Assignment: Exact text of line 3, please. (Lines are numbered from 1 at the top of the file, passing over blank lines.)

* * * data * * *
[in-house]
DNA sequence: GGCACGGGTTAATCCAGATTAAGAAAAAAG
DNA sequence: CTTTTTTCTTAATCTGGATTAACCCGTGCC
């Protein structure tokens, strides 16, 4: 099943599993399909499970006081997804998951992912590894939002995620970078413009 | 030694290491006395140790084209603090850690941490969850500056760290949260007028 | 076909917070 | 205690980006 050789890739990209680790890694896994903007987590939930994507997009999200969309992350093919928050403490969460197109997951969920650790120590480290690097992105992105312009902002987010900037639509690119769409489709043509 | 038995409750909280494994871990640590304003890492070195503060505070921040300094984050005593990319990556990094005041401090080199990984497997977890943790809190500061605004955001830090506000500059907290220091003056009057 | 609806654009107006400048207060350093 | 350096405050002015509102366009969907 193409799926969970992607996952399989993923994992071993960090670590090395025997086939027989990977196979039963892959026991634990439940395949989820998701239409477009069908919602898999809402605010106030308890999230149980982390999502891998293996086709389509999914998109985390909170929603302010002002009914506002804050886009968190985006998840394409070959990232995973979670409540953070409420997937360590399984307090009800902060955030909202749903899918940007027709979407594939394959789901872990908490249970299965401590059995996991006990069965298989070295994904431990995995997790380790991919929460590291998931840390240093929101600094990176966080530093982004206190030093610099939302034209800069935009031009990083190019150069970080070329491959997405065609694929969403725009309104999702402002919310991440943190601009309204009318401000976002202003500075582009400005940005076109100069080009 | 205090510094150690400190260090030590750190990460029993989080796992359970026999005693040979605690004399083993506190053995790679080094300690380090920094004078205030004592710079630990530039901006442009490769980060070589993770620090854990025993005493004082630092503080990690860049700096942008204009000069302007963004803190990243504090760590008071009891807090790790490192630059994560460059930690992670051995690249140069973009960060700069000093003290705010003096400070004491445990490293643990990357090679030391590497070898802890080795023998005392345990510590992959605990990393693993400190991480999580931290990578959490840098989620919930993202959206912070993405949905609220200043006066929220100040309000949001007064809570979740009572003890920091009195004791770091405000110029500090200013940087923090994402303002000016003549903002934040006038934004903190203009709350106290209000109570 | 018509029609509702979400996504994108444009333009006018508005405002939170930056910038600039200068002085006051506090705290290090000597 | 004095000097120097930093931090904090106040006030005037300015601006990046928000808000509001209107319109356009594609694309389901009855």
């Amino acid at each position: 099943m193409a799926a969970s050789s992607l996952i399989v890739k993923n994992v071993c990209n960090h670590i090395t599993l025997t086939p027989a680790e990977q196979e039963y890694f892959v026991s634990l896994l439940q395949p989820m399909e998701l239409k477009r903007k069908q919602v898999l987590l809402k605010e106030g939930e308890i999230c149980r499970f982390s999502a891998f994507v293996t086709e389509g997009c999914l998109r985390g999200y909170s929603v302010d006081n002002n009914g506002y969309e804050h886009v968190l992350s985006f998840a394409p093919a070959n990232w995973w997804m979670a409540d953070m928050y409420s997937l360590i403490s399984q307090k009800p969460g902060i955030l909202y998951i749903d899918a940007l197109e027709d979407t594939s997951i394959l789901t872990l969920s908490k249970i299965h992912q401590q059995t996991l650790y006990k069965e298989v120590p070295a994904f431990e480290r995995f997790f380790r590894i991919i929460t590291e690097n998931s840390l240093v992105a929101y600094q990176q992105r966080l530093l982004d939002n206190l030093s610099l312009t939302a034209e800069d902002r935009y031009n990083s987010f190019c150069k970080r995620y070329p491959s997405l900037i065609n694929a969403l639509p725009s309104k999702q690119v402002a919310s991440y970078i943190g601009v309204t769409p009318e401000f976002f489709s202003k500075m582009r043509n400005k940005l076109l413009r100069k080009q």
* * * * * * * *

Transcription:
DNA sequence: CTTTTTTCTTAATCTGGATTAACCCGTGCC